Also, Brett "Da Grim" Rodgers, the number 5 heavyweight fighter in the world had a fight coming up with Fedor Emelianenko at the Chicago Sears Center. This was an amazing opportunity for Brett, and he needed someone like Fedor for him to train with. I was just coming off of an injury and had been doing a lot of powerlifting. At 230lbs, I was nowhere near fighting weight, but was able to be Brett Rodgers' Fedor.

For the next two and a half months, I trained twice a day with Brett Rodgers everywhere he went. During that time I met everyone in Strikeforce while traveling around as his sparring partner. I was able to watch some of the greatest fighters in the world from ringside. I was about to take off in MMA—until I had a career-ending injury.

My shoulder separated so badly that I couldn’t do much of anything for months, and lost the momentum. So, I switched gears and got back into fitness instead of fighting. Now I own a gym and enjoy teaching my clients everything I’ve learned.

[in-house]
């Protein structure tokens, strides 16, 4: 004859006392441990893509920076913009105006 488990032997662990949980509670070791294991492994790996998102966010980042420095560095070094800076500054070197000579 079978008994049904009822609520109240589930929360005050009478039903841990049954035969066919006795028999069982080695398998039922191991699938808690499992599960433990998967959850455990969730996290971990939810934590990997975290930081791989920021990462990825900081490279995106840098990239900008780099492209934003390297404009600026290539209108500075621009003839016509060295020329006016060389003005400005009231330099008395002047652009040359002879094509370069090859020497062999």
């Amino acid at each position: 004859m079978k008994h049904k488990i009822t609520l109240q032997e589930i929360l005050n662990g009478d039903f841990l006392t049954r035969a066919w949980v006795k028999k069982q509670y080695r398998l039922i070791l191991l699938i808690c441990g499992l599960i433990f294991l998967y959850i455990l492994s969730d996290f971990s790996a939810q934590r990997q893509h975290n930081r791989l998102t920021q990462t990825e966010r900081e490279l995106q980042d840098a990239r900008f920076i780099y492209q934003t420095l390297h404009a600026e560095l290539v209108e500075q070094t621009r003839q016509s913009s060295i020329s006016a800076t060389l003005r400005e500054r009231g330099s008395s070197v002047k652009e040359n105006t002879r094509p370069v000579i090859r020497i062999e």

Dragon Door: At a lunch break during the Minneapolis PCC, you mentioned modeling as well, how did you get started?

AdamVonRothfelderModelingAdam Von Rothfelder: The modeling happened because of MMA. After I got hurt, I moved to LA hoping that would give me the edge I needed to get back into the fight. I was training harder—not really better—and I never fully recovered from the injury. But while I was in LA, I got a call from an agent asking to represent me.

I said sure, even though I'd never thought about modeling before. Less than a month later I started fitness modeling and was booked for a fitness equipment commercial. But since I was still big and muscular, the fitness modeling actually turned more towards fashion. The commercial paid well, and I liked the idea of being paid to workout and look good!